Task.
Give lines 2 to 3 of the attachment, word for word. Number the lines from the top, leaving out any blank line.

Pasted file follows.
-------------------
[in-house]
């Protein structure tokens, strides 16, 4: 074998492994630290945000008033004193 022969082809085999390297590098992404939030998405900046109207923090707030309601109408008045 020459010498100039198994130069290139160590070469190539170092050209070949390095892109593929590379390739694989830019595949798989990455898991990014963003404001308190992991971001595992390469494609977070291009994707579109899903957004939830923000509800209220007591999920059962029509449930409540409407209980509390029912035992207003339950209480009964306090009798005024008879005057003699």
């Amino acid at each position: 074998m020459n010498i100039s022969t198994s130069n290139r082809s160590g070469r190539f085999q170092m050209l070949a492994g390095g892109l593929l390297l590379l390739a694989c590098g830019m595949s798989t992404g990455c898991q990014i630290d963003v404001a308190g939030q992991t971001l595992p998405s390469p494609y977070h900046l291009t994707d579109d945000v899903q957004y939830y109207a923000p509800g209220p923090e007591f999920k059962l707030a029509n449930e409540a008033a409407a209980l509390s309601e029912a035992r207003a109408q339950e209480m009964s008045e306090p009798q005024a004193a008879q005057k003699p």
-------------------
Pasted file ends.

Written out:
């Protein structure tokens, strides 16, 4: 074998492994630290945000008033004193 022969082809085999390297590098992404939030998405900046109207923090707030309601109408008045 020459010498100039198994130069290139160590070469190539170092050209070949390095892109593929590379390739694989830019595949798989990455898991990014963003404001308190992991971001595992390469494609977070291009994707579109899903957004939830923000509800209220007591999920059962029509449930409540409407209980509390029912035992207003339950209480009964306090009798005024008879005057003699």
């Amino acid at each position: 074998m020459n010498i100039s022969t198994s130069n290139r082809s160590g070469r190539f085999q170092m050209l070949a492994g390095g892109l593929l390297l590379l390739a694989c590098g830019m595949s798989t992404g990455c898991q990014i630290d963003v404001a308190g939030q992991t971001l595992p998405s390469p494609y977070h900046l291009t994707d579109d945000v899903q957004y939830y109207a923000p509800g209220p923090e007591f999920k059962l707030a029509n449930e409540a008033a409407a209980l509390s309601e029912a035992r207003a109408q339950e209480m009964s008045e306090p009798q005024a004193a008879q005057k003699p």